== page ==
A lot of us devote time to improving our relationships with others, but it's less common that we work on growing our
love for ourselves. In fact, many people even feel guilty about spending time on their own self-improvement. But self-love is the foundation for your relationships with other people, as well as your overall happiness. So, devoting time to yourself isn't just OK; it's beneficial to the people around you.
For this reason,
personal development coach Maria Johanna created a seven-day self-love challenge for the week of Valentine's Day. Her goal was to help people, whether they were single or in relationships, take advantage of the holiday by getting in touch with their true selves. "The more you love yourself, the more you start to become who you really are," Johanna tells Bustle.
So that anyone could achieve this goal, Johanna emailed out a meditation, writing exercises, and challenges each day to people who signed up for the free self-love challenge. These exercises push people to think about what they want in life and how they can
take better care of themselves.
This February, I decided to complete the challenge for myself. Here's what I learned from it and what it entails in case you'd like to try it yourself.
Day 1: Self-Love Meditation
Roman Samborsky/Shutterstock Meditation has lots of proven benefits, from increased self-esteem to better focus, and when you listen to a guided meditation in a relaxed state repeatedly, the messages can seep into your subconscious. Johanna created an "Activate Self Love" meditation to listen to on the first day and every day thereafter to get you in a self-loving mindset, and though meditations tend to bore me in general, it helped me stay positive as I began this journey.
Day 2: Put Yourself First
the second day of the self-love week, you make a list of things in your life that you want to say "no" to and things that you want to say "yes" to. I was surprised by how many things I wasn't saying "no" to when I wanted to, because I think of myself as a very independent decision-maker.
I was also surprised that, once I thought about it, there were a lot of things I wanted to say "yes" to that I had not been able to because I hadn't been proactive about seeking them out. This exercise reminded me that we have more control than we think over how we spend our time — we just have to take some time to think about what we want and go after it.
We all need to learn to accept ourselves as we are if we're to behave confidently around others. To help with this, Johanna created a
self-acceptance meditation and an exercise: Think of a situation you're having trouble accepting, and determine what about it you can and can't control. Then, let go of what you can't, and create a plan for what you can do. If there's a situation you can't control, ask yourself how you can stay positive in it.
The importance of self-care has become a cliché, but it really is that important. To step up your self-care on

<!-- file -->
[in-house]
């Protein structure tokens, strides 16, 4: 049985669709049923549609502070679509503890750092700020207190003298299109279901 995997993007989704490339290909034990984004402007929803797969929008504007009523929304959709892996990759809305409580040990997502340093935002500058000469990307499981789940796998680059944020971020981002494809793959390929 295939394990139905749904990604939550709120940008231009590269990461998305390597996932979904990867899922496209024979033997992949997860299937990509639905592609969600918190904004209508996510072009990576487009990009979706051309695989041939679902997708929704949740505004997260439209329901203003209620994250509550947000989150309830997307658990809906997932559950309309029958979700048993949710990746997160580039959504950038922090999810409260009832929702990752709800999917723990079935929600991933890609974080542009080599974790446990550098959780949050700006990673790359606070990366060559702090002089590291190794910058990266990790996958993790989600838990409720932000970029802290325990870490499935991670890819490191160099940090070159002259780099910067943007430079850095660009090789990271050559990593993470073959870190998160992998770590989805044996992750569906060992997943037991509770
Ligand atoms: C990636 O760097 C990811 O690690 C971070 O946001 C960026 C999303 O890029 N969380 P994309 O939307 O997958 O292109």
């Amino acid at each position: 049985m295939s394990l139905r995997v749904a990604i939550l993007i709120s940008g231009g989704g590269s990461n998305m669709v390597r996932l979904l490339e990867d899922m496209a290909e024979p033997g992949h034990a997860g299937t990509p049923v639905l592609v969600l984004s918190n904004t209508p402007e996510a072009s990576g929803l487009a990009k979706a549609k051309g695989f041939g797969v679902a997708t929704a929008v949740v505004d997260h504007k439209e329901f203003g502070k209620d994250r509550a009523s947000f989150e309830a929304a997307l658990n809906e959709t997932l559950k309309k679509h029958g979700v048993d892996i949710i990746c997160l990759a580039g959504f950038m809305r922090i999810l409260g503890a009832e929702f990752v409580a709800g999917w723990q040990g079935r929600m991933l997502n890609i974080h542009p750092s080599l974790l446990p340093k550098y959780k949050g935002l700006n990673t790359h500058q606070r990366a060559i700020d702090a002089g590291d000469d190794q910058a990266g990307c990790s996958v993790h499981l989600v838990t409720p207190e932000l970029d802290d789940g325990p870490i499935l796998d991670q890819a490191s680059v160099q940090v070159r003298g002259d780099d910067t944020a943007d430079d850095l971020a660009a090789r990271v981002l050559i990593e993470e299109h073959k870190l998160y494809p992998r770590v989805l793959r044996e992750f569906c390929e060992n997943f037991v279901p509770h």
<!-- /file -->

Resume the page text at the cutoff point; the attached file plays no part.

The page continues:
the fourth day, Johanna recommends re-evaluating how you eat — not just what you eat, but whether you eat with other people, take the time to enjoy your food, and know what you're eating. The cliché stuff, like getting a massage or a facial, can be a great addition to these basics.
Being happy is a choice, even if some circumstances make it very hard to choose it. You can find happiness in any situation. But an easier way to go about becoming more happy is to put yourself in more situations that make you happy. So, for
the fifth day, you write down a list of things that make you happy.
And, since music is such a quick and simple source of happiness, you can create another list just of songs that make you happy — then listen to them! I was surprised by how much listening to some old songs that remind me of happy times uplifted me.
Numerous studies have shown that
gratitude makes you happier and combats anxiety and depression. So, for day six, you write down things that you're grateful for. I was going through a rough time when I did this exercise, so it was hard to come up with things to write. So, I resorted to extremely basic things, like my arms and legs and eyes and food to eat, and I realized I do get a great amount of enjoyment out of all those things! We all have things to be grateful for and things that we're not grateful for, and our happiness is dependent on which of those we focus on.
Day 7: A Love Letter To Yourself
We all deserve a love letter, and whether or not we're getting one from somebody else, it's a great idea to write one for ourselves because we know ourselves best. So, on
the last day of the self-love challenge, you write yourself a letter about your best qualities, what you bring to the world, and all the good things you deserve. My own ended up being a letter to my inner child, and I could feel her smiling up at me.
I'm not usually one for cheesy-seeming things like self-love exercises, but I was surprised to actually get a lot out of these ones. If you're interested in doing it, don't wait until Valentine's Day — any day is a great day to love yourself.